Occasional Paper Series #48

Children as Design Visionaries, Learners, and Socio-Political Wayfinders: Mapping the Layers, Hierarchies, and Rhythms of a School Community

by Natalie R. Davis and Roni Barsoum

Despite the seemingly intractable problems of public schooling, we (as researchers and dreamers) remain encouraged by the persistent efforts to reconfigure and reimagine the socio-political landscape of schools. We begin this essay by recognizing the work of individuals bravely and imperfectly expanding notions of what schools could and should be. We stand in solidarity with the innovators sowing, designing, and reaching toward more just social futures, dreaming of schools for children that are not so distant from the paradise Butler (2001) describes (Figure 1). This liberatory dreamwork coincides with long histories of communal ingenuity (Vossoughi et al., 2016), resistance against normative models of schooling, and practical efforts to enact humanizing education while facing diminished resources and opposition on all fronts (e.g., King, 2006; Rickford, 2016; Tejeda et al., 2003). It is good, worthy work that we hope to contribute to in our own research and practice while asking the important questions: Are the children alright? What can they teach us about designing transformative schools?

The perspectives of the children who intimately understand what it means to be learners in schools often get overshadowed by adults’ pedagogical imaginations, experiences, and ambitions (Erickson et al., 2008). Children’s processes of knowing, owning, and loving are seldom foregrounded, though they offer vital insight into what schools are and what they could one day be (Butler, 2001). The exploratory analysis presented in this paper is an exercise in seeing the design of schools through the eyes of children. Black students featured here were learners enrolled in an innovative city school with an articulated commitment to empowering elementary-aged children as intellectuals and critical civic actors (Davis, 2017; Davis & Schaeffer, 2019). The school, here referred to as Mission City School (MCS),1 was also developed with a place-based, communal mission. Children were encouraged to consider the needs of the collective and seek out ways to serve and deepen connections to their socio-political and physical landscape.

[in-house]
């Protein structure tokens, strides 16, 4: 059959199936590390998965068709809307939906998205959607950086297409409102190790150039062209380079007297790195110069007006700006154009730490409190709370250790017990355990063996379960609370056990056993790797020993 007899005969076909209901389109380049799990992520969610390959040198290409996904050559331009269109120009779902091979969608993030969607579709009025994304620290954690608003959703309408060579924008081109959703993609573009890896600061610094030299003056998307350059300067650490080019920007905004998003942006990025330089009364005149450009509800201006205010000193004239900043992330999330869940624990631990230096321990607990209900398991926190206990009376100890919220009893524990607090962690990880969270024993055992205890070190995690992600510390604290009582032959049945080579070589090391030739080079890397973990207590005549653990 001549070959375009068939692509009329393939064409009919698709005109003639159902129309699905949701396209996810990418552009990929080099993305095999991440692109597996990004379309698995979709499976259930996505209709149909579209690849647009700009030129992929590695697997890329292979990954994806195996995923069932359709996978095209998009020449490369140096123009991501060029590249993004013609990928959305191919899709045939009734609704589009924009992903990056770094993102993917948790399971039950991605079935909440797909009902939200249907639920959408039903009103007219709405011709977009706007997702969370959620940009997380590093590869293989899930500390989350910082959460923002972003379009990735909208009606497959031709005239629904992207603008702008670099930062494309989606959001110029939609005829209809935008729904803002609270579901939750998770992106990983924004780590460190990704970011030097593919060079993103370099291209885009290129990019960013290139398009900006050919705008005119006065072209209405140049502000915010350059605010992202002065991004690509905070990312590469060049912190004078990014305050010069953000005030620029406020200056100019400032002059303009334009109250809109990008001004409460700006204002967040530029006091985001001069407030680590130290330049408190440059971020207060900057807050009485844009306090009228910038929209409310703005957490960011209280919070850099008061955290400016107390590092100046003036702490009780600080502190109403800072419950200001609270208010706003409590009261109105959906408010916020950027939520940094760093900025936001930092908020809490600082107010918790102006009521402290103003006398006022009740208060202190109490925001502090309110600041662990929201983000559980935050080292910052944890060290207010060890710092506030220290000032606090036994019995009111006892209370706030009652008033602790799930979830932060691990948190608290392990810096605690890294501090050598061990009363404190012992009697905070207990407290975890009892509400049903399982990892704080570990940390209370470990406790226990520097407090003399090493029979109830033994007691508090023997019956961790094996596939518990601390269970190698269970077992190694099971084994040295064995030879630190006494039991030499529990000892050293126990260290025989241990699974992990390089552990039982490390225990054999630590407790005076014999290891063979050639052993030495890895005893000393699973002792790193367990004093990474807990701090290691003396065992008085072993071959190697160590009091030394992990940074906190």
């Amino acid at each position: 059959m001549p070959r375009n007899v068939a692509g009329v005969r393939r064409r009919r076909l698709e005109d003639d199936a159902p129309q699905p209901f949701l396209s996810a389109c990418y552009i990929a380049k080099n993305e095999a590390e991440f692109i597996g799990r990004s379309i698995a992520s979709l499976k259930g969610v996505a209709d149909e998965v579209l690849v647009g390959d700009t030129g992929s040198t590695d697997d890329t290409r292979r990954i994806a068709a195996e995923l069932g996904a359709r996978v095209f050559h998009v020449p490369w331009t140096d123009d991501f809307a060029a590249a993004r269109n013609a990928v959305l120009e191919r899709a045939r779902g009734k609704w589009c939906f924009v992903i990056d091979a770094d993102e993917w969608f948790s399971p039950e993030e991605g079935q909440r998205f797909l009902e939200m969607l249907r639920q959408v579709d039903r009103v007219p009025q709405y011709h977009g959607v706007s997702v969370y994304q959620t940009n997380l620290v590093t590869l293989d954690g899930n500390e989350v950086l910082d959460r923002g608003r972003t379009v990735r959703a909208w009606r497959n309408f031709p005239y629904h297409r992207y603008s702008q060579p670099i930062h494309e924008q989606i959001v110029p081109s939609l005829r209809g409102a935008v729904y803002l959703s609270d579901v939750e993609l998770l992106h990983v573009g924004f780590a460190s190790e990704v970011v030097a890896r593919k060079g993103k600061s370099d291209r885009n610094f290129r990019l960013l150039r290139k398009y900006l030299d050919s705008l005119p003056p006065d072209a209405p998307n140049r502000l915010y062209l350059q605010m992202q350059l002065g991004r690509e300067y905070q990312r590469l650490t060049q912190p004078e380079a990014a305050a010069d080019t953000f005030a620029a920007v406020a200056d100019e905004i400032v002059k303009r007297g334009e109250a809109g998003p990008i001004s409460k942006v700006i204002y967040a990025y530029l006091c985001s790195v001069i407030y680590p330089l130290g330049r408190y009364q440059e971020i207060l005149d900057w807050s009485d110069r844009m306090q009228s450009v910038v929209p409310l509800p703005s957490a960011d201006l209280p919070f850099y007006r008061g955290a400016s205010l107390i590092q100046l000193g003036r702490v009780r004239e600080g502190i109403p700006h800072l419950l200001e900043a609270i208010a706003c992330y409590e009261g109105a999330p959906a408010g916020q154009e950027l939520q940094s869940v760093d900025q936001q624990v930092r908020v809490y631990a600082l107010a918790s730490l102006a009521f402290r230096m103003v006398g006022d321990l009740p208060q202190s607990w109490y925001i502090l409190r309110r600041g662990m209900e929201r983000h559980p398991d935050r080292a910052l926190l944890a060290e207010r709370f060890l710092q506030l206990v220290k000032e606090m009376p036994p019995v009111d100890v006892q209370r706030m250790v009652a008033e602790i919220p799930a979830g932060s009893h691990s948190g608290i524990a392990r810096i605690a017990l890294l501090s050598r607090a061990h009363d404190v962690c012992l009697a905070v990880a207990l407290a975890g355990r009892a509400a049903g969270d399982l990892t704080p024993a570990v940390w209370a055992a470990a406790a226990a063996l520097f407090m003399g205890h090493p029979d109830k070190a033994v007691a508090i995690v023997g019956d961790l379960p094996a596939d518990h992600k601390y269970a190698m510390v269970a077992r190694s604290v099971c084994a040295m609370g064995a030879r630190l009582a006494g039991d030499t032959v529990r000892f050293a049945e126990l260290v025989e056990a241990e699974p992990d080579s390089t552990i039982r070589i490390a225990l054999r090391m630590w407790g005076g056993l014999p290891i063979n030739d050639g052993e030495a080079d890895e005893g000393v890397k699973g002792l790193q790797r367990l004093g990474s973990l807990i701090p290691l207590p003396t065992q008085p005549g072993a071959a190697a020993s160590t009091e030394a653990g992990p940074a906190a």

About the Authors

Natalie R. DavisNatalie R. Davis is an assistant professor in elementary education and the Program in Creative & Innovative Education at Georgia State University. She is also a 2021-2023 NAEd/Spencer Postdoctoral Research Fellow. As an educational ethnographer and learning scientist, her scholarship focuses on children’s socio-political development within the context of justice-oriented learning environments. Her work also considers if/how the study and enactment of political education shows regard for children as playful and imaginative. Prior to graduate school, Davis taught 3rd grade in an African-centered school.

Roni BarsoumRoni Barsoum is an architect, designer, visual, and performing artist. He is a College of Education and Human Development Dean’s Research Doctoral Fellow studying his PhD in Early Childhood and Elementary Education at Georgia State University. As a Fulbright Scholar, he also received his master’s degree in Creative & Innovative Education. His research focuses on designing creative and innovative learning spaces that foster joy and motivation for children. Barsoum has past experience as a certified trainer in the fields of hospitality industry and education. He also founded LifeUP Egypt, an arts and culture center specializing in creative arts training programs for children and families.